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- Former Brazilian President Jair Bolsonaro came to Florida late last year on a visa.
- After his supporters staged an insurrection, there are calls to send him back home.
- To deport him, the Secretary of State could rule that Bolsonaro is harming US foreign policy.
Jair Bolsonaro was thousands of miles away when a mob of his supporters ransacked Brazil’s capital over the weekend, but the lie that he and his allies told — that the far-right former president actually won an election that he lost — was what lit the fire of insurrection. Already there are calls for him to return home, willingly or not.
Late last year, Bolsonaro, while still Brazil’s head of state, came to Florida, with people spotting him everywhere from fast-food joints to grocery stores. He is now in a hospital outside Orlando where, according to his wife, he is receiving treatment for abdominal pain.
As Brazil’s president, Bolsonaro, a close ally of former President Donald Trump, enjoyed something his fellow Brazilians do not: easy access to the United States, courtesy of the type of visa awarded to diplomats and other foreign government officials. And even now that he is a private citizen, Bolsonaro enjoys legal rights that could long delay any forcible return to Brazil, should it come to that.
At a press briefing on Monday, Ned Price, a spokesperson for the US State Department, declined to comment on whether Bolsonaro used such a visa to enter the country. But he said that it is “incumbent” on any individual on a diplomatic visa — but no longer working for their government — to either leave the country or “request a change to another immigration status within 30 days” of their employment changing.
Bolsonaro arrived in Florida on December 30. His left-wing successor, Lula Inácio da Silva, was sworn in on January 1.
It is also possible that Bolsonaro arrived on a tourist visa. Regardless, should he wish to remain in the US, Brazil’s ex-leader will have the ability to legally challenge any effort to remove him, a process that could push back his return to Brazil for months, if not longer.
If Brazil files charges against him for any alleged role in the January 8 riots, Bolsonaro will also have the right to fight a separate legal battle against extradition.
‘Reasonable grounds’ to deport Bolsonaro
There is a potential, if little-used, alternative. Under federal law, Bolsonaro could be deported if the Secretary of State has “reasonable grounds” to believe that his presence in the country “would have potentially serious adverse foreign policy consequences for the United States.”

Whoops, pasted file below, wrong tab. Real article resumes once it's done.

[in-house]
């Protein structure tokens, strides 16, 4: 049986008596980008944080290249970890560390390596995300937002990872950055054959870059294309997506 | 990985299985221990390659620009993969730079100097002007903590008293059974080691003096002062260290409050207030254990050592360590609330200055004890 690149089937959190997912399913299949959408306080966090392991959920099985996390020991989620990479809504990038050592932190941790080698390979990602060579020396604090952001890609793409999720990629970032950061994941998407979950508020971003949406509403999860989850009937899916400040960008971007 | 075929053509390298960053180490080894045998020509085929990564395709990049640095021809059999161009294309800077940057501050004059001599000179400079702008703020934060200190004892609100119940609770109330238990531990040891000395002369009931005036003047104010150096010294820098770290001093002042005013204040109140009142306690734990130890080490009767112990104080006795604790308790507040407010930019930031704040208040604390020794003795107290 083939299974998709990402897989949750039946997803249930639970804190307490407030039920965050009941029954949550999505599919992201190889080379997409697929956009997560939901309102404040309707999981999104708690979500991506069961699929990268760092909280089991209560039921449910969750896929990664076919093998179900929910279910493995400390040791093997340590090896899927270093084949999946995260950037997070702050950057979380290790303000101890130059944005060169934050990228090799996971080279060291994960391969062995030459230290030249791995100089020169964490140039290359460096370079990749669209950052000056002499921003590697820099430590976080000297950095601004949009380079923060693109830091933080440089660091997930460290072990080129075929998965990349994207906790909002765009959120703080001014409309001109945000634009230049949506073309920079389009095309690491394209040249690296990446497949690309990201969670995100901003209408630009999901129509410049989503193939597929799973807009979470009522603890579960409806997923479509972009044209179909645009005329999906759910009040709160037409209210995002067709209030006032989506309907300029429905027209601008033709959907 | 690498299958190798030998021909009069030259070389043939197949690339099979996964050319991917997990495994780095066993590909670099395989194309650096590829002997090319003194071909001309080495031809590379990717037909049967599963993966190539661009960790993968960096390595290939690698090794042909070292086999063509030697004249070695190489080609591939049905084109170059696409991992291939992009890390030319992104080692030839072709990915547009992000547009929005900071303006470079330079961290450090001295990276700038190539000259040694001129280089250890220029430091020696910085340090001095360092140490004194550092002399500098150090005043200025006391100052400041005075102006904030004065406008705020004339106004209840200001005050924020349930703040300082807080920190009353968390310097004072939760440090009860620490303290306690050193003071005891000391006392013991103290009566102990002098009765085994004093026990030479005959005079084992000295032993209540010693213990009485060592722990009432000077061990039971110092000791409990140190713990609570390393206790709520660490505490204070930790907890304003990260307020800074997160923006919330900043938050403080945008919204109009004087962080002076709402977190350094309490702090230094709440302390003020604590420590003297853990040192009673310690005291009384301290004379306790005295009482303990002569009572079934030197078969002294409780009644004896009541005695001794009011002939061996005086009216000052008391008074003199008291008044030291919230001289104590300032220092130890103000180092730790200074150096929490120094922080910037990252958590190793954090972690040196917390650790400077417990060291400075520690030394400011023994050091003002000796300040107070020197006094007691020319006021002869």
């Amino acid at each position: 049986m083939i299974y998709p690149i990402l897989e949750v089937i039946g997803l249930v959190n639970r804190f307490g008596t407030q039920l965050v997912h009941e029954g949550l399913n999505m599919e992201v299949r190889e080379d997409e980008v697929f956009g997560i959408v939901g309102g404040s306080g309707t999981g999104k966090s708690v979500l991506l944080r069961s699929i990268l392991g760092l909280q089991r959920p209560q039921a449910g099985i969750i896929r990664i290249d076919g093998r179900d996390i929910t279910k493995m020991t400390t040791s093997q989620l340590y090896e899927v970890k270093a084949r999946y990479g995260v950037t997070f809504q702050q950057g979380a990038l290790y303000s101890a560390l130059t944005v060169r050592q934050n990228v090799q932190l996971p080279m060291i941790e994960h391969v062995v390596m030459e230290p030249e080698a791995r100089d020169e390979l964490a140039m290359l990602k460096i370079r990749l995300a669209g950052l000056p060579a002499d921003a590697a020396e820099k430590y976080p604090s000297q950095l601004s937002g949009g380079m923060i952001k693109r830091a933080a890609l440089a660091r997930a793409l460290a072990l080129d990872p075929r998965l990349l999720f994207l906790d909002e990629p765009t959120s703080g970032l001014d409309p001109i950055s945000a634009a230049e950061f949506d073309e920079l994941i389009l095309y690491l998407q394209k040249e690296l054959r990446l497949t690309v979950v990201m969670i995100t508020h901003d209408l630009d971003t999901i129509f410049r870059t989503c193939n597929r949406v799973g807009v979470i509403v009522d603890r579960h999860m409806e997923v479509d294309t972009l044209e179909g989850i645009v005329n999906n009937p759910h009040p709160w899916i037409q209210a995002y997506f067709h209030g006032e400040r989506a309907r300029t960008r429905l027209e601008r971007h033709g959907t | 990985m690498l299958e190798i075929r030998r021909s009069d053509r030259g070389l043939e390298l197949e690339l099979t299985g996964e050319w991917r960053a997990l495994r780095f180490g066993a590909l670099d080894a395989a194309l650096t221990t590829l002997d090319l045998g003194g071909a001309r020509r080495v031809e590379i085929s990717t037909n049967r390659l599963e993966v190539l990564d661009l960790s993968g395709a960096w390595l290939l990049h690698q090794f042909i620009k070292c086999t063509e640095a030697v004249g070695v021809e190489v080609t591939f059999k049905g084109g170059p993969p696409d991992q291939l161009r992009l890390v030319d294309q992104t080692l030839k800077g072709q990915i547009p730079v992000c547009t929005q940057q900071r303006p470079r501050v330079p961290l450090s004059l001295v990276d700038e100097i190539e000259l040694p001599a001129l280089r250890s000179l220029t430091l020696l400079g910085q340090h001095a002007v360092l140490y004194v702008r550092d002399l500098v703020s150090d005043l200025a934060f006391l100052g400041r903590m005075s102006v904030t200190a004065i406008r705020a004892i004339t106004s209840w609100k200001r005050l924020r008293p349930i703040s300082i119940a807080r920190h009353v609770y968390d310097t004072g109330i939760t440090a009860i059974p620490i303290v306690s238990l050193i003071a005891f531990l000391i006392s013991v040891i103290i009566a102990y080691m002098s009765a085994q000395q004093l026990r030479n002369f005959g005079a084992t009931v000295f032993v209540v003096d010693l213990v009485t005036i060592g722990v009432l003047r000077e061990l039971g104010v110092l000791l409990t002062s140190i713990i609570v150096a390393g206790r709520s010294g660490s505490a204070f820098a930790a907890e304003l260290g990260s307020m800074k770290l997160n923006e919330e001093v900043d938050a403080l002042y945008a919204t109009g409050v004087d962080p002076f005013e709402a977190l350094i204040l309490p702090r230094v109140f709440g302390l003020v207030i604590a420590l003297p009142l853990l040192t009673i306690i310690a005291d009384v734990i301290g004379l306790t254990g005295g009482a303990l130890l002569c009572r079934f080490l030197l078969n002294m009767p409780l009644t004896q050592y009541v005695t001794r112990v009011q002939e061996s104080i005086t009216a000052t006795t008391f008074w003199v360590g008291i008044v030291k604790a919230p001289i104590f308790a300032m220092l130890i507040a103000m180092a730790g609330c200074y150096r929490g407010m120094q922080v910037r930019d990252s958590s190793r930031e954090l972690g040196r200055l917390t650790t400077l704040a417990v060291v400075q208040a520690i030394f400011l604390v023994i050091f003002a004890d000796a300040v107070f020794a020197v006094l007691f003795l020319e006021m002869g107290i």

Under that provision, Bolsonaro could be deported whether or not he has even been charged with a crime.
In 1995, then-Secretary of State Warren Christopher reached such a conclusion with respect to a former Mexican prosecutor, Ruiz Massieu, who had been charged in his home country with obstructing an investigation into the assassination of his brother, a prominent politician. The same day that a US judge denied Mexico’s extradition request, Massieu was taken into custody by immigration officials, armed with a letter from the Secretary of State declaring him a nuisance to US foreign policy who should be deported, The Los Angeles Times reported.
But there were complications. US law granted Massieu the right to challenge that deportation, too. Four months later, US District Judge Maryanne Trump Barry, the sister of former President Donald Trump, ruled that the federal government had no right to deport someone solely on the determination of the US Secretary of State, provided that they had in fact entered the country legally and obeyed its laws.
“The issue is whether an alien in this country legally can, merely because he is here, have his liberty restrained and forcibly be removed to a specific country in the unfettered discretion of the Secretary of State and without any meaningful opportunity to be heard,” Barry wrote in her decision. “The answer is a ringing, ‘No!'”
The US Department of Justice pushed back on that conclusion. Its s Board of Immigration Appeals — whose decisions are the final say on questions before immigration judges — subsequently ruled that no court has the right to question a Secretary of State’s determination that a person is a threat to the country’s foreign policy.
Ultimately, though, the US never deported Massieu. Instead, in 1999, US prosecutors charged him themselves, accusing him of laundering millions of dollars he received from drug cartels. He died by suicide a month later.
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